Coreceptors--Implications for HIV Pathogenesis and Therapy

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Science  04 Apr 1997:
Vol. 276, Issue 5309, pp. 51-52
DOI: 10.1126/science.276.5309.51

Human immunodeficiency virus (HIV) cannot enter human cells unless it first binds to two key molecules on the cell surface. [HN2] The identity of one of these, CD4, has been known since 1984, but only last year did the decade-long search for the second receptor molecules end (1). Identification of these coreceptors--CCR5 and CXCR4--has changed the view in several arenas of acquired immunodeficiency syndrome (AIDS) research.

The virology of HIV has now become more understandable. The HIV-1 strains that cause most transmissions of viruses by sexual contact are called M-tropic viruses. These HIV-1 strains (also known as NSI primary viruses) can replicate in primary CD4+ T cells and macrophages and use the β-chemokine receptor CCR5 (and, less often, CCR3) as their coreceptor. The T-tropic viruses (sometimes called SI primary) can also replicate in primary CD4+ T cells but can in addition infect established CD4+ T cell lines in vitro, which they do via the α-chemokine receptor CXCR4 (fusin). Many of these T-tropic strains can use CCR5 in addition to CXCR4, and some can enter macrophages via CCR5, at least under certain in vitro conditions (1). [HN3] Whether other coreceptors contribute to HIV-1 pathogenesis is unresolved, but the existence of another coreceptor for some T-tropic strains can be inferred from in vitro studies. What is occurring in patients? Because M-tropic HIV-1 strains are implicated in about 90% of sexual transmissions of HIV, CCR5 is the predominant coreceptor for the virus in patients; transmission (or systemic establishment) of CXCR4-using (T-tropic) strains is rare (1, 2). However, once SI viruses evolve in vivo (or if they are transmitted), they are especially virulent and cause faster disease progression (1, 3).

The numbers and identity of coreceptor molecules on target cells, and the ability of HIV-1 strains to likely enter cells via the different coreceptors, seem to be critical determinants of disease progression. These factors are major influences on both host- and virus-dependent aspects of HIV-1 infection. For example, a homozygous defect (Δ32) in CCR5 correlates strongly with resistance to HIV-1 infection in vivo and in vitro. Individuals who are heterozygous for a defective CCR5 allele are at best weakly protected against infection and have only a modestly slowed disease progression (2). However, other factors can influence the level of CCR5 expression on activated CD4+ T cells and thereby affect the efficiency of HIV-1 infection in vitro (4, 5). For reasons that are not yet clear, the amount of CCR5 expression on the cell surface (as measured by MIP-1β binding) varies by 20-fold on CD4+ T cells from individuals with two wild-type CCR5 alleles (4) (see figure). Staining with a CCR5-specific monoclonal antibody indicates a similar large variability (6). Such variation may far outweigh any effect of one defective allele for CCR5. The causes of this variation should be the subject of intensive studies, as they point to controllable factors that could increase resistance to disease.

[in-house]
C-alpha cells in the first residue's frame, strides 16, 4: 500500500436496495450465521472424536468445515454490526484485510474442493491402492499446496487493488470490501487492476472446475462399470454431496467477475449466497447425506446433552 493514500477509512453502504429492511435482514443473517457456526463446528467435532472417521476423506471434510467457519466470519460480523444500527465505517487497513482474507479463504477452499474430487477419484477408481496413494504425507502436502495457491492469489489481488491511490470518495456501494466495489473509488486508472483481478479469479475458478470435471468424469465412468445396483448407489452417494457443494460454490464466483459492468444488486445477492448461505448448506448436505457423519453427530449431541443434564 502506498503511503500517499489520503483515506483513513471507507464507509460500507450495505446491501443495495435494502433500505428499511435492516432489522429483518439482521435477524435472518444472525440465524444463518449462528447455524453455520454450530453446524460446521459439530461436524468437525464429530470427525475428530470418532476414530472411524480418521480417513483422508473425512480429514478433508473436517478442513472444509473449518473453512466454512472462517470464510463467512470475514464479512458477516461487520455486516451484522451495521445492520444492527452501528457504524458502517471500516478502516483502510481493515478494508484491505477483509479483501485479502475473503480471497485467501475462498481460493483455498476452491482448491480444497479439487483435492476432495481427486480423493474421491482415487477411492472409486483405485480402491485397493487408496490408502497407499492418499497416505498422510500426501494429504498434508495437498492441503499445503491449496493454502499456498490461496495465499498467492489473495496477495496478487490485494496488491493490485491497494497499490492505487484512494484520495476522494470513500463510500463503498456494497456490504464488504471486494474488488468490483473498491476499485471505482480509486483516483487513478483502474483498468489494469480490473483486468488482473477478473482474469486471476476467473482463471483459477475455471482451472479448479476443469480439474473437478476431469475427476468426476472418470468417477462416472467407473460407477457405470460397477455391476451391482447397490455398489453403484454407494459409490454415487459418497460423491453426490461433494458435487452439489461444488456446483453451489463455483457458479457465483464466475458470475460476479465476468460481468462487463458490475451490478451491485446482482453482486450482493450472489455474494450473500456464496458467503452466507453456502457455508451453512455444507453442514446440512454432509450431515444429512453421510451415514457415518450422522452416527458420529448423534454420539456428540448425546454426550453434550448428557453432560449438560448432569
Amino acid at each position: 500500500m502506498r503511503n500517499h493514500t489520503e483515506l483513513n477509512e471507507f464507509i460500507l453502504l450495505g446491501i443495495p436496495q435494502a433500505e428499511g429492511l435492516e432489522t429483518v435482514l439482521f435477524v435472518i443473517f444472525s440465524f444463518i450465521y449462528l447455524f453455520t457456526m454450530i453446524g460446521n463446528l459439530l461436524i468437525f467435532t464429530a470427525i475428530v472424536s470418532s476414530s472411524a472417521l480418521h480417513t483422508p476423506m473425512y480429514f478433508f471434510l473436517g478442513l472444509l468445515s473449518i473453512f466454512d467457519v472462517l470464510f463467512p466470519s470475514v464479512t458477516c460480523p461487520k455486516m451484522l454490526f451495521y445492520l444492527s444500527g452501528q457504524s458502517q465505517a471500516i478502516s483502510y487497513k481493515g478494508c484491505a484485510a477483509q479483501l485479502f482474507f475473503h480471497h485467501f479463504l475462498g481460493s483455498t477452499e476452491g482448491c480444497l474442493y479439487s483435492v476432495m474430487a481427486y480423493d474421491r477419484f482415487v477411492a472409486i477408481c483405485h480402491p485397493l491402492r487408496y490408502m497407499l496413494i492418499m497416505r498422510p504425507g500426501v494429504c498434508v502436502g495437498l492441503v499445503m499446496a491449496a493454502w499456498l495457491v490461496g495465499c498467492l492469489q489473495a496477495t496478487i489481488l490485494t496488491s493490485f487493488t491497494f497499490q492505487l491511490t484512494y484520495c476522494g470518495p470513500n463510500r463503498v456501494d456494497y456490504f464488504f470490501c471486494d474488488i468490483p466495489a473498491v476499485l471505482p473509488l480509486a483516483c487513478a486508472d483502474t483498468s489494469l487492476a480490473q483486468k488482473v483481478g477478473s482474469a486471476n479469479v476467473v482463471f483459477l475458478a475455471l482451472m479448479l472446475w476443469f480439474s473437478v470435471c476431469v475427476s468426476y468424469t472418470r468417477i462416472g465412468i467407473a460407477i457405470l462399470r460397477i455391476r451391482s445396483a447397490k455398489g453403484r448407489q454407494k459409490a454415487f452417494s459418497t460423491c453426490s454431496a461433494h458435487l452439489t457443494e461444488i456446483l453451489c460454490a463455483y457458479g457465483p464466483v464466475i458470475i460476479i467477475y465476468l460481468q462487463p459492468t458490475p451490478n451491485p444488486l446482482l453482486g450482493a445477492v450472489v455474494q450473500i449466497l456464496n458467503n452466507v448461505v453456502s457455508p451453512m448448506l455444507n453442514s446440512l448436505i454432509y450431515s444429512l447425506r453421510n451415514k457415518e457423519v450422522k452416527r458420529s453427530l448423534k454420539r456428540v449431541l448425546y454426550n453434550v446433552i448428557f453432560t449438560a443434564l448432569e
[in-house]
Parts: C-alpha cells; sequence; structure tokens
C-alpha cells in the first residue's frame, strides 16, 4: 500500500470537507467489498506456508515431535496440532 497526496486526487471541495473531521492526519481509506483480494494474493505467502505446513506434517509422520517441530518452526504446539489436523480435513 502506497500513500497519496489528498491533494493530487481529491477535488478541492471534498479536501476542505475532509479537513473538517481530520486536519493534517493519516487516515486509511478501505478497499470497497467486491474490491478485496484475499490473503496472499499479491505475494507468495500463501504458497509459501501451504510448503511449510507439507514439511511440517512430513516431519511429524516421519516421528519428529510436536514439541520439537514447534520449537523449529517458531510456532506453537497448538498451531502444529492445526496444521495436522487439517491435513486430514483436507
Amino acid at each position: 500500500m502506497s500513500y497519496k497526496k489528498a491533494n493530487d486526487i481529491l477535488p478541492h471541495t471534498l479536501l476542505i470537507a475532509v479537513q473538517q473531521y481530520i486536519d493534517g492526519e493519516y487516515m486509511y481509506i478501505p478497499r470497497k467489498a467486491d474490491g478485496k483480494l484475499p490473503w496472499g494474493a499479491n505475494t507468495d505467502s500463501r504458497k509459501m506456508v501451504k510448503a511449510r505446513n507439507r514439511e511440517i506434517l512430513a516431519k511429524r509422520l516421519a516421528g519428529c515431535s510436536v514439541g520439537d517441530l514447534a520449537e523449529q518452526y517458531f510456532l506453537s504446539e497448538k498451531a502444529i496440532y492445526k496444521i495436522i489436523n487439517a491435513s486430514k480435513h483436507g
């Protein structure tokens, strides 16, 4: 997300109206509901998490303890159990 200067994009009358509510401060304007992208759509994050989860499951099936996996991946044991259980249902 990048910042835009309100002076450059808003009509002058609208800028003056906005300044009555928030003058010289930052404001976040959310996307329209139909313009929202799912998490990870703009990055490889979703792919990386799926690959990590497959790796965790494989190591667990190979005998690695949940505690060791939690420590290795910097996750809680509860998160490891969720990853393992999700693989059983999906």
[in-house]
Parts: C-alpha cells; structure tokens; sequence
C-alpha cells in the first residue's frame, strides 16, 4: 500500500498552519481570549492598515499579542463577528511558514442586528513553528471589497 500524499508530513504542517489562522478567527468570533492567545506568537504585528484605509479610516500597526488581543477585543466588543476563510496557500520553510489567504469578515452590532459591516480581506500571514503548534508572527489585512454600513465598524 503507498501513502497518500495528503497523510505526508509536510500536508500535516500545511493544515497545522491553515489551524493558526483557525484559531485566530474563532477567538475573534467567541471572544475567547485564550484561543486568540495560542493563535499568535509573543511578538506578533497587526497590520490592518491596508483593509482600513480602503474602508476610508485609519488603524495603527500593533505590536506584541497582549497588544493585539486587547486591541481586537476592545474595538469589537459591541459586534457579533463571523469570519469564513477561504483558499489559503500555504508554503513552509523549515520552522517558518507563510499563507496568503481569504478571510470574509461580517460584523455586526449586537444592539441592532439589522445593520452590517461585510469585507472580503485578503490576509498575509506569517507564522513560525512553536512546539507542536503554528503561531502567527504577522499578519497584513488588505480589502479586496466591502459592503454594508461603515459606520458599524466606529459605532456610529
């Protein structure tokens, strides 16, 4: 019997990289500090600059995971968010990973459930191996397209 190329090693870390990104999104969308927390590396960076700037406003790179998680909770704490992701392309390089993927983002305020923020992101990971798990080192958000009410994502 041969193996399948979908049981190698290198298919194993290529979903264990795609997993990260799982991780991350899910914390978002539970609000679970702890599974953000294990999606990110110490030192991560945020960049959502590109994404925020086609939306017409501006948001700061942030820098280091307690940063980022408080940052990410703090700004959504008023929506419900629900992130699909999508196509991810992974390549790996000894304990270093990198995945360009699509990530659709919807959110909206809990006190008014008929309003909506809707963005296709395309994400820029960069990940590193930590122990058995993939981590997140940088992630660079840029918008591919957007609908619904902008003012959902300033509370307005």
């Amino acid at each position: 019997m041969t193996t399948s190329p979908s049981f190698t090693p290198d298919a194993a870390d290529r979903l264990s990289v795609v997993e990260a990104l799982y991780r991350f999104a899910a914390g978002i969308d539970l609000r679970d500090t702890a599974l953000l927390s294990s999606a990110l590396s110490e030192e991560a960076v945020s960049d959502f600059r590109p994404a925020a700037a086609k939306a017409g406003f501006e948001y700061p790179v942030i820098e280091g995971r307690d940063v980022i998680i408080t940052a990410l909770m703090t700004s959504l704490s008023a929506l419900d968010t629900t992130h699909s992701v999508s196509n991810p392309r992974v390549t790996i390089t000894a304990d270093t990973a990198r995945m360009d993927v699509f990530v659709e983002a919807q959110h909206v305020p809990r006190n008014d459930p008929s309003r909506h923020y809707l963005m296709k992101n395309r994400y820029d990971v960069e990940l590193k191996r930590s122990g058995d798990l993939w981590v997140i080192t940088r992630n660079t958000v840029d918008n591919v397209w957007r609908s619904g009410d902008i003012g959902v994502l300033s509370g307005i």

Binding to a coreceptor.

The binding of the chemokine 125I-MIP-1Embedded Image to the coreceptor of activated CD4+ T cells differs markedly in 21 individuals with two wild-type CCR5 alleles and three individuals homozygous for defective CCR5 alleles (19).

The state of activation of CD4+ T cells also affects coreceptor expression. Quiescent CD4+ T cells express CCR5 only minimally or not at all, but they do express CXCR4. Activation with interleukin-2 (IL-2) causes strong, sustained up-regulation of CCR5 expression and transient up-regulation of CXCR4 (5). Hence, M-tropic strains that only use CCR5 for entry do not fuse efficiently with quiescent T cells, whereas T-tropic primary and lab strains can do so without difficulty (7). In assessing antibody effectiveness, assays for virus neutralization that rely on HIV-1 entry into resting cells are badly skewed by these variations in coreceptor expression. Memory T cells (CD45RO+) are susceptible to the effects of β-chemokines that bind CCR5 (8) and express much more CCR5 than naive T cells (CD45RA+), but CXCR4 expression appears to be less variable between T cell subsets (5). A phenotypic switch (M- to T-tropic) that may be associated with escape from β-chemokines, or reduced production of α-chemokines, can occur during disease progression (1, 3). This could render a whole new set of naive CD4+ T cells susceptible to efficient HIV-1 infection (through CXCR4). Another important but as yet uncharted area is the interaction of CD4 with CCR5 and CXCR4. The specifics of this process will be important for understanding HIV-1 infection and perhaps also for more general immunology studies.